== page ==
It Isn’t Luck if You’re Good:

It’s important to recognize the relationship between shifting and BABIP to understand what makes Arraez effective too. These graphs (credit to baseballcloud.blog) showcase the league average BABIP over the last few seasons, and the relationship between shifts and BABIP becomes clear. The more shifting becomes the norm, the lower BABIP (especially groundball BABIP) decreases. 

I’ll give you one guess about who is hitting at minimum .30 points above league average BABIP and a maximum of .50 in his three career seasons, a question that shouldn’t be too hard to answer. Arraez utilizes defensive positioning to his advantage, relying not on hard contact to get on base, but instead on, in the simplest terms “hitting it where they’re not”.

Arraez never hits the ball hard, never barrels it up, but always puts it into play and has a significantly better chance than most lefties to do something with weak contact. Not a single category of pitch does Arraez manage to even produce an average exit velocity above 90 MPH, but he just keeps getting on base.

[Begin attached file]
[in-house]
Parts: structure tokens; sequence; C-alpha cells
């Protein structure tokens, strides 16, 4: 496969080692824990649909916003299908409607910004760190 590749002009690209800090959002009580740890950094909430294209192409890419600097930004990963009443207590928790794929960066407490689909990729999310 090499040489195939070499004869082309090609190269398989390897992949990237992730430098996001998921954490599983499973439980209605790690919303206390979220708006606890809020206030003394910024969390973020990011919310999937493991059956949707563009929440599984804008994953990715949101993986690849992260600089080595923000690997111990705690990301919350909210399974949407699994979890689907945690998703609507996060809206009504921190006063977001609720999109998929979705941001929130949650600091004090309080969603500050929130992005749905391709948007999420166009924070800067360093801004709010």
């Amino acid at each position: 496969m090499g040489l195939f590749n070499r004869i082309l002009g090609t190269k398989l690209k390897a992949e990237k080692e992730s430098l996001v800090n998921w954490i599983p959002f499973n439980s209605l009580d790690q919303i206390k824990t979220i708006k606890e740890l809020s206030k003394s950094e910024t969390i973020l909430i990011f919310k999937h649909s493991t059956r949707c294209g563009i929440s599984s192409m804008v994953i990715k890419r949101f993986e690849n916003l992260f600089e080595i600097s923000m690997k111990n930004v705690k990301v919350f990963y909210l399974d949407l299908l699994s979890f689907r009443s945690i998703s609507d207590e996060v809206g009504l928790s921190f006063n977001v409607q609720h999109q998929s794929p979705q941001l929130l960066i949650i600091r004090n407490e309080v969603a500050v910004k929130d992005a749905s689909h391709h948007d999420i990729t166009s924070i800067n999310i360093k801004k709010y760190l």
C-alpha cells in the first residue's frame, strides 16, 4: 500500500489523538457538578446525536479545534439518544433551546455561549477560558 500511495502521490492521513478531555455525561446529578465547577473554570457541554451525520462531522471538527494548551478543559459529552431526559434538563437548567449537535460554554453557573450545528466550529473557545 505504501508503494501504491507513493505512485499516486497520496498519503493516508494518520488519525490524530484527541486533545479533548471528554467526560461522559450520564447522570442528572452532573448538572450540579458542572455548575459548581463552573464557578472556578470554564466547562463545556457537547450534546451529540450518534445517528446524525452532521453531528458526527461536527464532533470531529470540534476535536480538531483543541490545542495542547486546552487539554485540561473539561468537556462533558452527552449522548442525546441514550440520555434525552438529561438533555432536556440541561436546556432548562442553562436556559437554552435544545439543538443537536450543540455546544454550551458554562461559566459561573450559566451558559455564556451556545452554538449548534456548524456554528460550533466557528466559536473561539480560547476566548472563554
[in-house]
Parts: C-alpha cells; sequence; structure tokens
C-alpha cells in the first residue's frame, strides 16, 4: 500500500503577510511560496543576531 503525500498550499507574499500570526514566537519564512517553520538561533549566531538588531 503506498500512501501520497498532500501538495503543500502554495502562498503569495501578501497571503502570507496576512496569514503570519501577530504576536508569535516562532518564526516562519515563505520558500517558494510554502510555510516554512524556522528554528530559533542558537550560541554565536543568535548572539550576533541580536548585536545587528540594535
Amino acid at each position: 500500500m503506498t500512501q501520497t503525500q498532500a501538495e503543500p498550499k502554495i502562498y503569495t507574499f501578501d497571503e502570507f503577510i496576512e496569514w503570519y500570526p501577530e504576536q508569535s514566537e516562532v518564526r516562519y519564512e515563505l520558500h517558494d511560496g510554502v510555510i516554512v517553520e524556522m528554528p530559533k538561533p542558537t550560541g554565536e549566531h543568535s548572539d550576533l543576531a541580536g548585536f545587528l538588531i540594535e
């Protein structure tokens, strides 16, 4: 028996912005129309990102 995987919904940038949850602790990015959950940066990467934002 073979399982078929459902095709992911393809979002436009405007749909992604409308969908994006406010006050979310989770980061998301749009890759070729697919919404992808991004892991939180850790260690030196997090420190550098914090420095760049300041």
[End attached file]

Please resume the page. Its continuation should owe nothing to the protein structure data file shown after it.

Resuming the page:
Similar Vibes:

If you look at David Fletcher’s profile on BaseballSavant you’ll notice that he brings a relatively similar profile to the table. Limited exit velo, no barrels, no whiffs, no K’s. He and Arraez are in that sense the same, two contact-driven infielders who rely on producing the bloop portion of the “bloop and a blast” adage.

What separates them is chase rate, something that proves to be so important that Arraez produces a BA nearly .20 points higher than Fletcher on a yearly basis with the only difference in their profiles being a 40% gap in chase rate. Arraez combines advanced plate discipline with elite contact skills to consistently produce.

One of the More Interesting Players:

This next line may come off as sounding “anti-analytics” which is assuredly not the point of this, but it remains true all the same. Luis Arraez succeeds at a high level albeit under the radar nearly entirely in spite of what modern conventions expect of a hitter. He never hits the ball hard, rarely elevates it, never pulls it. He’s the closest thing you can find to a mid-20th-century leadoff hitter in the modern MLB, and I’m convinced that’s what makes his game so fascinating. He’s not going to win any awards for his package of skills and will never produce enough power to OPS above .800 for a full season, but take a look at his 3.4 bWAR in 2021 which factors out to a 5.16 WAR/650 and you may have the makings of a player to keep your eye on for the 2022 season.

Main image credit Embed from Getty Images